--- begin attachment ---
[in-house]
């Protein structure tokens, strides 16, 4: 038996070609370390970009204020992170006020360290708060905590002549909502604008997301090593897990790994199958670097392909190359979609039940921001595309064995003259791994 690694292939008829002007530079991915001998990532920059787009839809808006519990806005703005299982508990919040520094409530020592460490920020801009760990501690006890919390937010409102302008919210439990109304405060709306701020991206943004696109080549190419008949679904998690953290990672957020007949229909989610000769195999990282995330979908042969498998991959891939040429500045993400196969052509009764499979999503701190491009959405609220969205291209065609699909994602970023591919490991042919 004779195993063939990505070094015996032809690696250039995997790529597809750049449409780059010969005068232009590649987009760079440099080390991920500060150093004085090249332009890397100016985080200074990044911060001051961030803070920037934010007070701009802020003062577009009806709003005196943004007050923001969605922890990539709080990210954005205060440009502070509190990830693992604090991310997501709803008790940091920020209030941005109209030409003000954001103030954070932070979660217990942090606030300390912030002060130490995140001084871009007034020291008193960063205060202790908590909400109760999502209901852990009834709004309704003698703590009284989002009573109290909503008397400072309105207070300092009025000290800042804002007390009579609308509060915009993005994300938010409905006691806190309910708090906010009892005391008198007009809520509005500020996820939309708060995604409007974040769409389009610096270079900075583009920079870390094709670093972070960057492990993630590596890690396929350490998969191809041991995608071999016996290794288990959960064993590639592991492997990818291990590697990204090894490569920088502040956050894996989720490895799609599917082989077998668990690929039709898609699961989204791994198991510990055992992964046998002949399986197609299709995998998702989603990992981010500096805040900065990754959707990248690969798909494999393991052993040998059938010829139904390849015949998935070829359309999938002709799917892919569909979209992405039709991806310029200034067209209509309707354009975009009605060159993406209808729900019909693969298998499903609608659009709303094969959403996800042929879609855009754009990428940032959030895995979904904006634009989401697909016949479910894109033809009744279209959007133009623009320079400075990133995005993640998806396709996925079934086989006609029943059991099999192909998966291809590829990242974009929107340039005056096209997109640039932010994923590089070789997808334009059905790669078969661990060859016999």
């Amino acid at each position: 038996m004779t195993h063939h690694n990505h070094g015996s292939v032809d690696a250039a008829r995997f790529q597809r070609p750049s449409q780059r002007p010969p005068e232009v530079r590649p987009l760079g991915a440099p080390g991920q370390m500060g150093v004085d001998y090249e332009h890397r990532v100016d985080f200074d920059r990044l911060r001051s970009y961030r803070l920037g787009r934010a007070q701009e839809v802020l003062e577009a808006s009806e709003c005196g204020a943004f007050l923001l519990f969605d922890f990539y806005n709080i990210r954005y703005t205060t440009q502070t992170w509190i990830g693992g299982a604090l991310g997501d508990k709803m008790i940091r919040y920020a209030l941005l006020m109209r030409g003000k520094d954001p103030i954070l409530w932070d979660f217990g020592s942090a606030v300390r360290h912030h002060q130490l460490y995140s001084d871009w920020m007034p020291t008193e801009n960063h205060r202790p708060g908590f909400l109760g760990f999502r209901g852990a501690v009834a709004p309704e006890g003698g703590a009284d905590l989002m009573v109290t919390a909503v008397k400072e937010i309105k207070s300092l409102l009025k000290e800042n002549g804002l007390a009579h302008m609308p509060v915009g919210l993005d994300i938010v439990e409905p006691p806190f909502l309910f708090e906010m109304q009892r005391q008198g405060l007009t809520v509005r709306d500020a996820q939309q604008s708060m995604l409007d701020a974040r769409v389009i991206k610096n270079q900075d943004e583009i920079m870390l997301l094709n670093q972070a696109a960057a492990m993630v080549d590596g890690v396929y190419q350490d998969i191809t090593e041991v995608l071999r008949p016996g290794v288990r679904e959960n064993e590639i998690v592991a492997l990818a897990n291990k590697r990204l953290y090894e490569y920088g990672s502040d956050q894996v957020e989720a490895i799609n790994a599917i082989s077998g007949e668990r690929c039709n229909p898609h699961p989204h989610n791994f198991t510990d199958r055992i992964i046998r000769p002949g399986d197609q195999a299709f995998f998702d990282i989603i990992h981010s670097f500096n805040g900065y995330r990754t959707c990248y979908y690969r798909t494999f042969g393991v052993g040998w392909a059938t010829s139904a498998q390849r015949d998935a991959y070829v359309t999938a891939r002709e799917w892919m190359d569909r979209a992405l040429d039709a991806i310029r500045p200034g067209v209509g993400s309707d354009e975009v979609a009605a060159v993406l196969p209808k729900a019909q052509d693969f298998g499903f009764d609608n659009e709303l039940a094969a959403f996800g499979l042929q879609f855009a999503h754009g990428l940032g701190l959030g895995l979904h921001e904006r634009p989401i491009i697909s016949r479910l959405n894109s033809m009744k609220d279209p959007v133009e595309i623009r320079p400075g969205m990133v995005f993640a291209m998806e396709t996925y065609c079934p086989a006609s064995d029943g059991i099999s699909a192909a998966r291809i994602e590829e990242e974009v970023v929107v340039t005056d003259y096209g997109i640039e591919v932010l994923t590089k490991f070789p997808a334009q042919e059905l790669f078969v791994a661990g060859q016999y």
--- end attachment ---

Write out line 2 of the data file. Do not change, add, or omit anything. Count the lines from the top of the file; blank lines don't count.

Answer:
């Protein structure tokens, strides 16, 4: 038996070609370390970009204020992170006020360290708060905590002549909502604008997301090593897990790994199958670097392909190359979609039940921001595309064995003259791994 690694292939008829002007530079991915001998990532920059787009839809808006519990806005703005299982508990919040520094409530020592460490920020801009760990501690006890919390937010409102302008919210439990109304405060709306701020991206943004696109080549190419008949679904998690953290990672957020007949229909989610000769195999990282995330979908042969498998991959891939040429500045993400196969052509009764499979999503701190491009959405609220969205291209065609699909994602970023591919490991042919 004779195993063939990505070094015996032809690696250039995997790529597809750049449409780059010969005068232009590649987009760079440099080390991920500060150093004085090249332009890397100016985080200074990044911060001051961030803070920037934010007070701009802020003062577009009806709003005196943004007050923001969605922890990539709080990210954005205060440009502070509190990830693992604090991310997501709803008790940091920020209030941005109209030409003000954001103030954070932070979660217990942090606030300390912030002060130490995140001084871009007034020291008193960063205060202790908590909400109760999502209901852990009834709004309704003698703590009284989002009573109290909503008397400072309105207070300092009025000290800042804002007390009579609308509060915009993005994300938010409905006691806190309910708090906010009892005391008198007009809520509005500020996820939309708060995604409007974040769409389009610096270079900075583009920079870390094709670093972070960057492990993630590596890690396929350490998969191809041991995608071999016996290794288990959960064993590639592991492997990818291990590697990204090894490569920088502040956050894996989720490895799609599917082989077998668990690929039709898609699961989204791994198991510990055992992964046998002949399986197609299709995998998702989603990992981010500096805040900065990754959707990248690969798909494999393991052993040998059938010829139904390849015949998935070829359309999938002709799917892919569909979209992405039709991806310029200034067209209509309707354009975009009605060159993406209808729900019909693969298998499903609608659009709303094969959403996800042929879609855009754009990428940032959030895995979904904006634009989401697909016949479910894109033809009744279209959007133009623009320079400075990133995005993640998806396709996925079934086989006609029943059991099999192909998966291809590829990242974009929107340039005056096209997109640039932010994923590089070789997808334009059905790669078969661990060859016999």